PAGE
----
Go check out these awesome bloggers.  

Today’s song pays tribute to the originality of the aforementioned bloggers and my new tattoo. You all pump your fist to I Love Rock and Roll by Joan Jett and the Blackhearts. Joan is great, but the song is a a cover of British glam rock pioneers The Arrows. I think the first song is really good and deserves recognition. So, put another dime in the jukebox, baby.

>Bon Jovi Still Sucks

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>I laughed when I saw the Nirvana concert t-shirt at Target. The only time I could have seen them, early 1992, reminded me of a black eye. “Kurt Cobain should ban you from the show for liking Bon Jovi too.” That was the last straw for my friend who bought the tickets. Then I said something else obnoxious, and he punched me. I chuckled through the pain, ending the friendship with another stupid comment. I recalled the last thing he ever said to me, “You don’t have the credentials to insult people like you think you do!” I bought the t-shirt.

*blogger’s note* This is my entry for @velvetverbosity ‘s 100 word challenge at  http://http://www.velvetverbosity.com/ . This week’s one word prompt is CREDENTIALS. This is a partially true story of how my music snobbery gets me in trouble. I never had Nirvana tickets, but I did get sucker punched for saying Bon Jovi sucks. I still feel that way. Kurt would have been proud of me. I do own that t-shirt.

>The Irony Of Nice

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>I have been called a lot of awful words in my life. Some of them are remarkably accurate. I have grown very thick skin. I’m divorced, remarried, the father of three girls and friends to several people of questionable character; there’s not a lot I haven’t heard. Yet, one 4 letter word, a horrible insult when studied,  I can’t handle when it’s used toward me.

NICE – (nais) adjective :
1) pleasant or commendable – “a nice day”
2) kind or friendly – “a nice gesture of help”
3) good or satisfactory – “they make a nice job of it”
4) subtle, delicate, or discriminating – “a nice point in the argument
5) precise, skillful “a nice fit”
6) Now rare fastidious, respectable – “he was not too nice about his methods”
7) Obsolete
a – foolish or ignorant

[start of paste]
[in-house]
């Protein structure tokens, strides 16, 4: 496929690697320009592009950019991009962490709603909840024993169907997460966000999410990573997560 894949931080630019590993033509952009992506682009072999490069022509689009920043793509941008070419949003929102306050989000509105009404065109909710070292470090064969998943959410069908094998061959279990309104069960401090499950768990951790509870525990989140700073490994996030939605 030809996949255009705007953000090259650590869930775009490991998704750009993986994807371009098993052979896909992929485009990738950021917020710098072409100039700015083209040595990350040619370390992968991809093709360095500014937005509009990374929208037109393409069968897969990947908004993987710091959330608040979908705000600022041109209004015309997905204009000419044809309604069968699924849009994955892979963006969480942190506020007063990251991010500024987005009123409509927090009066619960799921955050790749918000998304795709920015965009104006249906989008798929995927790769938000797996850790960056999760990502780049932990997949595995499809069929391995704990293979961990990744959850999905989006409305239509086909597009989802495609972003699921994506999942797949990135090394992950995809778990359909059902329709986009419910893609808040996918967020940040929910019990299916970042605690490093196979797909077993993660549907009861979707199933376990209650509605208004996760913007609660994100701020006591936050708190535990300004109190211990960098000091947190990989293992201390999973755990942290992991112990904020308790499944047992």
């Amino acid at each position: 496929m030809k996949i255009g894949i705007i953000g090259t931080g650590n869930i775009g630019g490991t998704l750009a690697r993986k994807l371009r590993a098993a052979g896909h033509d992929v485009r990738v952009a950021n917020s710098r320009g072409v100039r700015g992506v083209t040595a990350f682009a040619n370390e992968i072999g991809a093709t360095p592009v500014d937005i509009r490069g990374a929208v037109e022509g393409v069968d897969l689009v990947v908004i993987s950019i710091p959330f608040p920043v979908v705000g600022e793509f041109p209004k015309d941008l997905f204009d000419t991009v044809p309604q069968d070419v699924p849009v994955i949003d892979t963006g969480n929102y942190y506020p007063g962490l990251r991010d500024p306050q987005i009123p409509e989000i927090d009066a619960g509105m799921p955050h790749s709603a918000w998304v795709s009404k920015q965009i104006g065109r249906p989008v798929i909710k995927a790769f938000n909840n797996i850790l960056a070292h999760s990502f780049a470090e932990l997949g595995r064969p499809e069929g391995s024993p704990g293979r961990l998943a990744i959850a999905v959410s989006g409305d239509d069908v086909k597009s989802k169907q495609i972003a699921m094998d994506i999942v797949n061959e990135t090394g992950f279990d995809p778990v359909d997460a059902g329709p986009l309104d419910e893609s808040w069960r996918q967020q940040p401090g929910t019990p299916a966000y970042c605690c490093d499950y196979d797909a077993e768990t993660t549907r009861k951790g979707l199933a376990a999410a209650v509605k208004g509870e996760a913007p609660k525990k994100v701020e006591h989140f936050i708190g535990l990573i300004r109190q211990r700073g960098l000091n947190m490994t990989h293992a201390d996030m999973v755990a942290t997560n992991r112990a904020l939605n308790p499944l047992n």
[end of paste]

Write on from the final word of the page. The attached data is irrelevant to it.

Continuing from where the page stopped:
b- delicate
c- shy, modest
d- wanton

Notice how the dictionary listing of nice includes one negative definition and tags it at the end of the entry? That’s how society gets you. Well I should say me, and the thousands of dudes who get called “nice guys” by people, especially by the opposite sex, and it becomes an insult. Nice guys finish last, nice guys finish in their hands, don’t be so nice all the time; how many of you have heard those phrases and felt defeated? I was reminded about 2 years ago by a high school friend (oh how I despise The Facebook and glad I deleted it) about a girl we knew. The original story is pointless except that it brought back a memory of when I was my daughter’s age, so 15 maybe, I “liked” this girl. One day, as I was finding the courage to ask her out, I overheard her exchanging scouting reports with her girlfriends about me and a couple of other guys I knew. I was called “the nice guy”. It was clear, none of the girls had interest in me as boyfriend material. Now, I laugh at these girls because the one good thing about The Facebook is pictures. You see how they turned out at age 40. But, then, at age 15, I was devastated. Unfortunately, like a single A baseball outfielder who struggles with hitting a curveball and throwing to the cutoff man, you are branded for your high school career and into college.

My parents did an outstanding job raising me. My father is one of the kindest human beings on the planet. The worst thing you can do to him or around him is be rude or impolite. He instilled that into me early and often. I love him so much for it. My mom was the same. She is a good southern lady with manners and treats people by the golden rule. I think my problem was, and to a certain extent, still is, I took being kind, having manners, treating people with respect, combined with my caretaker, people pleaser personality and had “nice” run me over like a MAC truck.

My wife knows me better than anyone. She remembers to not call me nice. Naive, over-trusting, people pleasing, positive and pollyannic, but never nice. Puppies, quilts, fireplaces, and babies dressed for Easter are things you call nice. If you call a guy nice, you may as well call him late for dinner, because he isn’t coming.

Today’s song would have been an obvious choice if I hadn’t blogged about Alice Cooper recently. Instead of No More Mr. Nice Guy, we’ll go with another group that should be in the Rock and Roll Hall of Fame, Social Distortion. Their lead singer and songwriter, the man’s man, awesomely tattooed, Mike Ness would probably beat you senseless if you called him nice. It’s why I idolize him. Since this blog post is about The unfortunate Story of my Life, this tune is perfect and prophetic. Play it loud. Nice guys….punk rock out.